Help for Today’s Breeder

In the mid-70s, when I first became a professional dog trainer, it was not unusual for breeders to observe the whelping of puppies and then “stay out of mother’s way” while she raised her pups.  Then, sometime after 6 weeks, the pups were placed into their new homes.  Not much has changed in 30 years.  The average age for pups to leave the litter is 7 weeks; and many breeders still haven’t bought in to the early socialization bit.  This needs to change.

More recently, many dog professionals have enlightened society on the need to properly socialize pups during the early critical periods.  The key to the Superstar Program is the power of imprinting.  Imprinting has been well documented and, in many other species, has been put to use very successfully.  The research of Scott and Fuller defined critical periods in a young dog’s life.  The reality is, all puppies will be imprinted; the trick is do we decide what will be imprinted, or do we just leave it to chance?  
The consequences of failing to imprint and socialize pups early are also well documented; as trainers we see it each and every day.  Because of this lack of socialization, many trainers have lived comfortable lives from the revenue of problem dog-owners.  However, for me, I would much rather help a client improve an existing bond with their pup than to try and create a bond that was never allowed to form in the first place.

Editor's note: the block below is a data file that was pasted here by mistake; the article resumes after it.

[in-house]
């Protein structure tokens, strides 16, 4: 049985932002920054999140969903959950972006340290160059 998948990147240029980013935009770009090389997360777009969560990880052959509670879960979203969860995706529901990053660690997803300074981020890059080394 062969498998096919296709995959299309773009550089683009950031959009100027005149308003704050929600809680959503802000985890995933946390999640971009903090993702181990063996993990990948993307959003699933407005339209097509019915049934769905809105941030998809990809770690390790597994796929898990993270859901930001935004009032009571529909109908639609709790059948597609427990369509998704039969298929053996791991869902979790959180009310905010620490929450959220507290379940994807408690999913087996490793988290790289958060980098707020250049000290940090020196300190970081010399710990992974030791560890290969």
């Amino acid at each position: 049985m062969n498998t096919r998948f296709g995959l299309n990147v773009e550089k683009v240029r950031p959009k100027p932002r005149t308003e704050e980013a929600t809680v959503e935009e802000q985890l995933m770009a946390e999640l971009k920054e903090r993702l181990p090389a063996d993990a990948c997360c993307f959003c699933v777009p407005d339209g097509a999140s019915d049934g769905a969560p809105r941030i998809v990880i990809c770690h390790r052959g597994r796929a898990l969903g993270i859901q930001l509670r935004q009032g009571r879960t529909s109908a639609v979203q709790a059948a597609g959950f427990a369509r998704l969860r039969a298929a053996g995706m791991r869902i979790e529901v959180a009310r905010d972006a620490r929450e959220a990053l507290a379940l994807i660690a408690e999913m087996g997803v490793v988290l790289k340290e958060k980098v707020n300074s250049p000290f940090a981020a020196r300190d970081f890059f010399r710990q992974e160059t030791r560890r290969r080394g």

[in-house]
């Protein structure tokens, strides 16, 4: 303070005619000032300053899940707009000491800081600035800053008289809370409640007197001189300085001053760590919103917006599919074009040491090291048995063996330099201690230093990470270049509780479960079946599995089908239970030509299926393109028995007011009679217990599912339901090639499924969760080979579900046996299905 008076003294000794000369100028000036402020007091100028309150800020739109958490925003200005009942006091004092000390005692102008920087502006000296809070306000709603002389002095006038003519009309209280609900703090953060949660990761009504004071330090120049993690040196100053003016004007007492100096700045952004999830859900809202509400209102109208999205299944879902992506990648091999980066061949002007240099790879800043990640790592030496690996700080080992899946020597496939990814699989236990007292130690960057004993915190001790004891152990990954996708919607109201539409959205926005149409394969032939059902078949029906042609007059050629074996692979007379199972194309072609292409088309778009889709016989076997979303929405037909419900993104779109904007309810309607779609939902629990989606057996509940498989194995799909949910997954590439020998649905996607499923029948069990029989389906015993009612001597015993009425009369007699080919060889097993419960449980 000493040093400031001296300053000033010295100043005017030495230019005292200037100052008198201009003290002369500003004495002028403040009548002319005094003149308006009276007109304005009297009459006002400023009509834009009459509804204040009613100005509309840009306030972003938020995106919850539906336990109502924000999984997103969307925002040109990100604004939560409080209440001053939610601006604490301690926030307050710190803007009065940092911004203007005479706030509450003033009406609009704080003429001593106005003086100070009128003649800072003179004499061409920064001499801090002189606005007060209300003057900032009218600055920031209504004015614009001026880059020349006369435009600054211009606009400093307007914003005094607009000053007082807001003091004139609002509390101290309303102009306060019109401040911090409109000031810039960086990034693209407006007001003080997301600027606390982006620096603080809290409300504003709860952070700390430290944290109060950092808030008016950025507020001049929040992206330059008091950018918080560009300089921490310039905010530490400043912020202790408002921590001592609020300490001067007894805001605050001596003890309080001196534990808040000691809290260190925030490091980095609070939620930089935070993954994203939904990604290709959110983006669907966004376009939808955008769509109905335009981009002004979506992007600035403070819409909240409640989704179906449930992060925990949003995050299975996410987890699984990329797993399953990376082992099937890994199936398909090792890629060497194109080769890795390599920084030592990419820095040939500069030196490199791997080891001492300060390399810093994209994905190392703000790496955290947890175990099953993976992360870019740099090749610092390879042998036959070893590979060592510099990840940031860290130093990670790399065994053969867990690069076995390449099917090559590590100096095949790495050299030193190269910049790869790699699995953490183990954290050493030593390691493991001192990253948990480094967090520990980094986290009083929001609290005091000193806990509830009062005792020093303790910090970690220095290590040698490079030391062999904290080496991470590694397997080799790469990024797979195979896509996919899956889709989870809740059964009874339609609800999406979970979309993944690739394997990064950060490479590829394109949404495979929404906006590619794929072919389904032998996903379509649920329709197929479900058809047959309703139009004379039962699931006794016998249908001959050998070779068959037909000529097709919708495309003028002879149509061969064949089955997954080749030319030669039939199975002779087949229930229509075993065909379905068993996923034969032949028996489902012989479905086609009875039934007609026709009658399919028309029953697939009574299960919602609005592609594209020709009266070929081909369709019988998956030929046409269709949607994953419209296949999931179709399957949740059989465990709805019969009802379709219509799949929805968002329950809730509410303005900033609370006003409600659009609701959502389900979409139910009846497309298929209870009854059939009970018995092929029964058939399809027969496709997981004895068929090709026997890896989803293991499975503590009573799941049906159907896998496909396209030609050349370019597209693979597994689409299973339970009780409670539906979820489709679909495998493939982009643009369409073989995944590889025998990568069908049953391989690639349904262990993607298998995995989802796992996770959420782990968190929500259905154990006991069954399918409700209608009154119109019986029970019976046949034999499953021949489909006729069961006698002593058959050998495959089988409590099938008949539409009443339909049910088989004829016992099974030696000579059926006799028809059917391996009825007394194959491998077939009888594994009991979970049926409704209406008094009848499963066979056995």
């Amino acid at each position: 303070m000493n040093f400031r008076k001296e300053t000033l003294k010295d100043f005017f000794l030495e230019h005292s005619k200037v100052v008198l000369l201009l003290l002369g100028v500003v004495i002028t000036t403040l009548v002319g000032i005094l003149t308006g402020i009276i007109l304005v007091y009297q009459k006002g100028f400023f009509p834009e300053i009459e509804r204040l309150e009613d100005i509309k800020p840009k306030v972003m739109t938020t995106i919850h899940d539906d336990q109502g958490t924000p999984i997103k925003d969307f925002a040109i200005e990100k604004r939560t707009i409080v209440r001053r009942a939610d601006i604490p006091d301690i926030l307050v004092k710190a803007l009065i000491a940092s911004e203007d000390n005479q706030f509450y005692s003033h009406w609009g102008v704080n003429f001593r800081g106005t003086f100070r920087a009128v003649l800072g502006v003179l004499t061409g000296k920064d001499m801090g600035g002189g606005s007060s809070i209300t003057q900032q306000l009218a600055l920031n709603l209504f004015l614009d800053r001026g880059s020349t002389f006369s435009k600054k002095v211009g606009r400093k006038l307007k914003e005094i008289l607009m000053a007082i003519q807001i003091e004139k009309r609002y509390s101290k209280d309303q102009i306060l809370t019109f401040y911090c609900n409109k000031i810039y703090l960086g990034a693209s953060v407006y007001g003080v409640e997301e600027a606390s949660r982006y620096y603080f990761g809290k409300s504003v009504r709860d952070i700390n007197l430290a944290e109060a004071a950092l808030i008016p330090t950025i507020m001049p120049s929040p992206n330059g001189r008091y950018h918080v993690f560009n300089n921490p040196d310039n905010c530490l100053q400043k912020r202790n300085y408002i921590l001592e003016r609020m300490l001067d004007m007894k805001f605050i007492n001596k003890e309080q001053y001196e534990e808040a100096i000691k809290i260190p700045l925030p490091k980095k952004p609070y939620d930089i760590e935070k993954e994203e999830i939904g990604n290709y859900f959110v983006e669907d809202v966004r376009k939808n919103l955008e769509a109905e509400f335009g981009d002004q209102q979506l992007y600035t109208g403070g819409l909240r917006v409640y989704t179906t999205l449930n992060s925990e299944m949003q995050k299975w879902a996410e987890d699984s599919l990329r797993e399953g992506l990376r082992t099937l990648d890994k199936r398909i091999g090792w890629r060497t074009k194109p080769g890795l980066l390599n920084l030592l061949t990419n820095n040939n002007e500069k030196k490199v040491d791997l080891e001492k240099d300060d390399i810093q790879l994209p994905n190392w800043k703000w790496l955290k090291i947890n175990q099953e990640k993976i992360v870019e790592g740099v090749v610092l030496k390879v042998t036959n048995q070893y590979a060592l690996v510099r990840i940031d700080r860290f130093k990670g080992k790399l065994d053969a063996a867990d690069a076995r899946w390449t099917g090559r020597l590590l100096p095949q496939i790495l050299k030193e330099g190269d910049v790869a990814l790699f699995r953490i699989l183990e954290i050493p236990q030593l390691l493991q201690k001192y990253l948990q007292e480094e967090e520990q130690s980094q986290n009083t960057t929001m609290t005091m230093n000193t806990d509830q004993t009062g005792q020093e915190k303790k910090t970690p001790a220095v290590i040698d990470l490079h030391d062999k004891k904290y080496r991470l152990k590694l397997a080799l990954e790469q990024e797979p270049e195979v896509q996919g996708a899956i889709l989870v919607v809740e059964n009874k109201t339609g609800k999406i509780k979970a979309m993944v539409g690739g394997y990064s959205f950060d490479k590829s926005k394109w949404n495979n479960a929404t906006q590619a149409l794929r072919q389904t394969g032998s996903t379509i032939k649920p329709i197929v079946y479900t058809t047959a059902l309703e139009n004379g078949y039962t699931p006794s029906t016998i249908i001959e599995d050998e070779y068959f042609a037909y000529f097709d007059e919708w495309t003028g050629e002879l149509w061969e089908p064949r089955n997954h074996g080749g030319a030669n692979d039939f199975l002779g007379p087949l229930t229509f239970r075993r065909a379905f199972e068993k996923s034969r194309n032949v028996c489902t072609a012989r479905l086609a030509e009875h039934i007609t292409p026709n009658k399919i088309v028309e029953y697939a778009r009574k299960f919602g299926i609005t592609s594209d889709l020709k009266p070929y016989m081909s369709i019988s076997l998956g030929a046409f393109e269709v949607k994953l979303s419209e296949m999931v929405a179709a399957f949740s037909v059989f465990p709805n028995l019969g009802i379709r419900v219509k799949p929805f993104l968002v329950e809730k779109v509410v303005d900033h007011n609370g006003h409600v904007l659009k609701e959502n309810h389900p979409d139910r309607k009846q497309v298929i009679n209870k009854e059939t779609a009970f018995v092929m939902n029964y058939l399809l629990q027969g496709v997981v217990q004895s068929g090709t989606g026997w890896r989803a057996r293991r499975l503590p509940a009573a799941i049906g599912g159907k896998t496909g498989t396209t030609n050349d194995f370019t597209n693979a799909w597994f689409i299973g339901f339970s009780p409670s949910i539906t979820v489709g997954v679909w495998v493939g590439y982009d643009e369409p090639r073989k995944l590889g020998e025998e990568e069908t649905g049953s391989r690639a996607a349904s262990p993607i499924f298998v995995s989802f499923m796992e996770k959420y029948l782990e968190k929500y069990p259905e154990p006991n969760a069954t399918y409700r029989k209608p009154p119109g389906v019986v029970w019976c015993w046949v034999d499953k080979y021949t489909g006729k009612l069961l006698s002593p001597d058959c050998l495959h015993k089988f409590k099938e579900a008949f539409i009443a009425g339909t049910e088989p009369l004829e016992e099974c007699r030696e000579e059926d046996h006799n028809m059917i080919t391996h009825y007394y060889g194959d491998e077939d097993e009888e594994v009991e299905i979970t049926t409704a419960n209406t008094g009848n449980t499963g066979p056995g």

For breeders to truly know and understand their responsibilities, they must have a thorough understanding of the critical puppy developmental periods.  Additionally, the breeder must know and understand how to use these periods to best prepare the dog for life in the real world.  Spending the extra time during these very impressionable phases in a pups life will prevent many long and heart-wrenching hours for the new family.  

Not only does the extra time spent with a litter save money and heartache for the new family, but it also creates a much more positive image for the breeder, thereby making their pups more desirable.  If a breeder is in demand, it does not mean they need to produce more pups, but it does put them in a position to be even choosier as to where their pups will live.   If we can place better pups into better homes, the number of pups in shelters will greatly be reduced.  All of this from breeders doing the right things early on!